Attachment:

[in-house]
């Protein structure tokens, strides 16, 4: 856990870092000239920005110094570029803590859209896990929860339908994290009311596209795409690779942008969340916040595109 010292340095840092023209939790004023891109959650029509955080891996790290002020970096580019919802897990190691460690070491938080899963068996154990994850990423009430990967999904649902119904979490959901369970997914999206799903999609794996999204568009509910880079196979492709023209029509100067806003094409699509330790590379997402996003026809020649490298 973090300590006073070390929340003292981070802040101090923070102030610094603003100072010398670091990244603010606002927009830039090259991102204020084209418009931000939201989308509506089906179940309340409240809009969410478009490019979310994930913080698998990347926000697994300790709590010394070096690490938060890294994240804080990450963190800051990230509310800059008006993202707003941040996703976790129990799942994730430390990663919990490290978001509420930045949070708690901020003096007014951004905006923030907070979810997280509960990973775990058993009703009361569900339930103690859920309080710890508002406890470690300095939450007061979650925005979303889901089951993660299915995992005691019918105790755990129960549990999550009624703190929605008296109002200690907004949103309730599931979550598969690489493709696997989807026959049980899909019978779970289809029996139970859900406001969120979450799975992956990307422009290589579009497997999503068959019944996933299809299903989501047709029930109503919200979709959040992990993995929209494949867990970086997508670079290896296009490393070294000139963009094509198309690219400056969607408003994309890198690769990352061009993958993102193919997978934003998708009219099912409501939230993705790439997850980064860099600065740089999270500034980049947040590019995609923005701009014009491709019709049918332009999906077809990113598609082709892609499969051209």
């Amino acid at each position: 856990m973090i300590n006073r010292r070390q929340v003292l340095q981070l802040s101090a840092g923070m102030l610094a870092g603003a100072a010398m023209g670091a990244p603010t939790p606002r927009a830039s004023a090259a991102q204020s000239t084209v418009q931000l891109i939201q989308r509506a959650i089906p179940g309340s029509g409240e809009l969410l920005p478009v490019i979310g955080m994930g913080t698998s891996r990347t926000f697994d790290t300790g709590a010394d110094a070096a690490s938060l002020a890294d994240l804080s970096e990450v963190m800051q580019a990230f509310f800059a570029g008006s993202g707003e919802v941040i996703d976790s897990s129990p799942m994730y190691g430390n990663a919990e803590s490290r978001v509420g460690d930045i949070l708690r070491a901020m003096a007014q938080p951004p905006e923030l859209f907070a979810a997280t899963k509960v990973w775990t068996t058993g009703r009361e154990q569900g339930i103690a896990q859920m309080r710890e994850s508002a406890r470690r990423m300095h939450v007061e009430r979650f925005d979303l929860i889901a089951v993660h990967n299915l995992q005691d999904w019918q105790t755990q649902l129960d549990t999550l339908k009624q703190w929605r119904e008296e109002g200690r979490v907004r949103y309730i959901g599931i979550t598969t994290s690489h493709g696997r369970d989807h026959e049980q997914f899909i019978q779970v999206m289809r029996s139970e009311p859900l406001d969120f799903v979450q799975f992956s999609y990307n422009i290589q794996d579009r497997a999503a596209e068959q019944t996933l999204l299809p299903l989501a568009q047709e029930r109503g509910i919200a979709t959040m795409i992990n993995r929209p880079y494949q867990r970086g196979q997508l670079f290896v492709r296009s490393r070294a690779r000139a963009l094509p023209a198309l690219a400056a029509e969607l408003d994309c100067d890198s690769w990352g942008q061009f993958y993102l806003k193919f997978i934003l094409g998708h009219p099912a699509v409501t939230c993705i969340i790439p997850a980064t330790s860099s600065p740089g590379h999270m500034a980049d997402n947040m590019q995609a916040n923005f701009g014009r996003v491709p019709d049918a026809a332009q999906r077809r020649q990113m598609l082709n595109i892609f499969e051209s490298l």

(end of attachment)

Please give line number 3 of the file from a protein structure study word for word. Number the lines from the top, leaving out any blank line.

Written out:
């Amino acid at each position: 856990m973090i300590n006073r010292r070390q929340v003292l340095q981070l802040s101090a840092g923070m102030l610094a870092g603003a100072a010398m023209g670091a990244p603010t939790p606002r927009a830039s004023a090259a991102q204020s000239t084209v418009q931000l891109i939201q989308r509506a959650i089906p179940g309340s029509g409240e809009l969410l920005p478009v490019i979310g955080m994930g913080t698998s891996r990347t926000f697994d790290t300790g709590a010394d110094a070096a690490s938060l002020a890294d994240l804080s970096e990450v963190m800051q580019a990230f509310f800059a570029g008006s993202g707003e919802v941040i996703d976790s897990s129990p799942m994730y190691g430390n990663a919990e803590s490290r978001v509420g460690d930045i949070l708690r070491a901020m003096a007014q938080p951004p905006e923030l859209f907070a979810a997280t899963k509960v990973w775990t068996t058993g009703r009361e154990q569900g339930i103690a896990q859920m309080r710890e994850s508002a406890r470690r990423m300095h939450v007061e009430r979650f925005d979303l929860i889901a089951v993660h990967n299915l995992q005691d999904w019918q105790t755990q649902l129960d549990t999550l339908k009624q703190w929605r119904e008296e109002g200690r979490v907004r949103y309730i959901g599931i979550t598969t994290s690489h493709g696997r369970d989807h026959e049980q997914f899909i019978q779970v999206m289809r029996s139970e009311p859900l406001d969120f799903v979450q799975f992956s999609y990307n422009i290589q794996d579009r497997a999503a596209e068959q019944t996933l999204l299809p299903l989501a568009q047709e029930r109503g509910i919200a979709t959040m795409i992990n993995r929209p880079y494949q867990r970086g196979q997508l670079f290896v492709r296009s490393r070294a690779r000139a963009l094509p023209a198309l690219a400056a029509e969607l408003d994309c100067d890198s690769w990352g942008q061009f993958y993102l806003k193919f997978i934003l094409g998708h009219p099912a699509v409501t939230c993705i969340i790439p997850a980064t330790s860099s600065p740089g590379h999270m500034a980049d997402n947040m590019q995609a916040n923005f701009g014009r996003v491709p019709d049918a026809a332009q999906r077809r020649q990113m598609l082709n595109i892609f499969e051209s490298l």